When my sister, Jessica, was a nurse anesthetist student at the University of New England, she had the opportunity to rotate at Johns Hopkins, and she seized it. She was young and fairly new to the medical world and so she did not recognize at first the name of the neurosurgeon with whom she would be working — Dr. Ben Carson. After receiving multiple comments from numerous people about how great it was that she would be working with him, she did what any other 20-something year old would do … she Googled him. Naturally, she found out that he was very accomplished in his field; he was the first neurosurgeon, in fact, to ever successfully separate conjoined twins that were joined at the back of the head. It did not take long, though, before it was more than his resume that made an impression on her.
It was an ordinary day, a few hours into a case, and there was not much left to do. Dr. Carson had scrubbed out and had stepped to the side of the room while the neurosurgery fellow finished closing. Apparently the inexperienced medical student that was assisting the fellow contaminated his sterile glove, and the fellow lost his temper in a fit of frustration. It was loud enough for my sister to take notice, so she stood up and peered over the blue drape that was obscuring her view of the scene. The fellow looked at Dr. Carson and said something to the effect of: “How do you do this every day? Working with medical students and residents that are inevitably going to mess up?!” And Dr. Carson, the world-famous neurosurgeon, looked at this red-faced, angry fellow and said very quietly, “Remember where you once were.”
My husband was in medical school at the time, and I remember my sister calling us to recount what an impact it had made on her. Dr. Carson’s phrase was a simple one, but it was full of kindness and understanding. He, as a powerful and respected surgeon in the wake of a tumultuous situation, had much more right to reprimand the mistake or — should he choose — to scold the student. He did neither. Instead, he chose empathy. This made a lasting impression on my sister, which has now had a lasting impression on my husband and I. It has caused a ripple effect in our lives, of which Dr. Carson, of course, has no knowledge — thus is the beauty of kindness and ripple effects.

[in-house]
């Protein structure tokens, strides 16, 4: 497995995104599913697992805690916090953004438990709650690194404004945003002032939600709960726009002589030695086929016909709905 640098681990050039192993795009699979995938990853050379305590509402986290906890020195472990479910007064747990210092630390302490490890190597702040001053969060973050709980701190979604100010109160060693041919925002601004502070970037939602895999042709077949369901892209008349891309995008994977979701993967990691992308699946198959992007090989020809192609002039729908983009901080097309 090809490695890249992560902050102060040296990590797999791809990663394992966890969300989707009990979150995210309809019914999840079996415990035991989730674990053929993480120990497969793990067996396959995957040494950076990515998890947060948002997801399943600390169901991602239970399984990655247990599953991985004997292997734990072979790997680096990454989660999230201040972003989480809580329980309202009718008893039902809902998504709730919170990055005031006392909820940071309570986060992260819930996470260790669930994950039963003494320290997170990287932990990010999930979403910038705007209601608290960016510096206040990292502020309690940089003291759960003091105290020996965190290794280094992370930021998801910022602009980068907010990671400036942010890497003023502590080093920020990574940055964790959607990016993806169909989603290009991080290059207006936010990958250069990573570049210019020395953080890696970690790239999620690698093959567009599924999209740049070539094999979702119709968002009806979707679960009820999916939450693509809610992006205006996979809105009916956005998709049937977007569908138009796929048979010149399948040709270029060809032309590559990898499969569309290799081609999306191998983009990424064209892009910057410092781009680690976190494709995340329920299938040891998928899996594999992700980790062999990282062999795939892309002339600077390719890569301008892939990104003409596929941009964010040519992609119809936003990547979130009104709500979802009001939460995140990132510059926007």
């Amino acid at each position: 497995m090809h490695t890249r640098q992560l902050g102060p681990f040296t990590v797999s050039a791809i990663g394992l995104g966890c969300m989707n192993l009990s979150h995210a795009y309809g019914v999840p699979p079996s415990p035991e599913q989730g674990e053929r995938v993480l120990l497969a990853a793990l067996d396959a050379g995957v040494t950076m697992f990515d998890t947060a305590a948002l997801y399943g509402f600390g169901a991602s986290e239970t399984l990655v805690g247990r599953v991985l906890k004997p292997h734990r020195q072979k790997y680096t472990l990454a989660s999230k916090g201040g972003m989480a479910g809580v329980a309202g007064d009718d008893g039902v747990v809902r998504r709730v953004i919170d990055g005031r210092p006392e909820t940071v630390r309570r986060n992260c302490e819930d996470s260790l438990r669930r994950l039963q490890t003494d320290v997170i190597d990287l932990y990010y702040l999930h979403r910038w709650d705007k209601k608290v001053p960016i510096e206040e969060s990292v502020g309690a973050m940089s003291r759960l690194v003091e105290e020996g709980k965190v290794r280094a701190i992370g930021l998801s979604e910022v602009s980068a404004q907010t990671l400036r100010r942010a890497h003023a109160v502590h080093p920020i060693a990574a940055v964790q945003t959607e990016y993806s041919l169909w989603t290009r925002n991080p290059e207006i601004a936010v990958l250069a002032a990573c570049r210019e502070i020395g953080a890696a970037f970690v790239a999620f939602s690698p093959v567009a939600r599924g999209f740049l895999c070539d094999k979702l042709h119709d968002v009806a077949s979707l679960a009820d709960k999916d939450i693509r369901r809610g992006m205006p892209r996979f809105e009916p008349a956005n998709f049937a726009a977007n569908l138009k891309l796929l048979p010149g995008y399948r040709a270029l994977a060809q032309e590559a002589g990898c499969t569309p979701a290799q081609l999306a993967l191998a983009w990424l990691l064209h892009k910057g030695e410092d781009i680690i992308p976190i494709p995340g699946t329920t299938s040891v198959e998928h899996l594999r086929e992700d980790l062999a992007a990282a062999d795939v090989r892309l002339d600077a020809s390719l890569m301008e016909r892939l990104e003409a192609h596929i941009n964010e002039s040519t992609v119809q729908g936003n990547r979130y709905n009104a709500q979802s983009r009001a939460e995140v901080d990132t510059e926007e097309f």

My husband and my sister are both in the medical field now, but at one time my only connection to any physician at all was when my mom took a part-time job cleaning a doctor’s office at night. I was in high school at the time, and usually my sister, my dad, and I rotated on who went to help her and who stayed at home with my two, much younger brothers. It seems odd, almost like a dream, when I think back to those days. And yet, in another way, it seems so recent: I can tell you the exact layout of the office. I remember the plain white circular clock ticking in the waiting room and how I would glance at it, wondering how much longer before we could go home. As I emptied the trash cans and washed the lipstick off the coffee mugs. I remember looking around at the brochures, the sample cabinet, and the various posters on the wall, and trying to imagine what life might be like during office hours. I knew it must be a bustling practice all day long, but it was so quiet and eerie at night.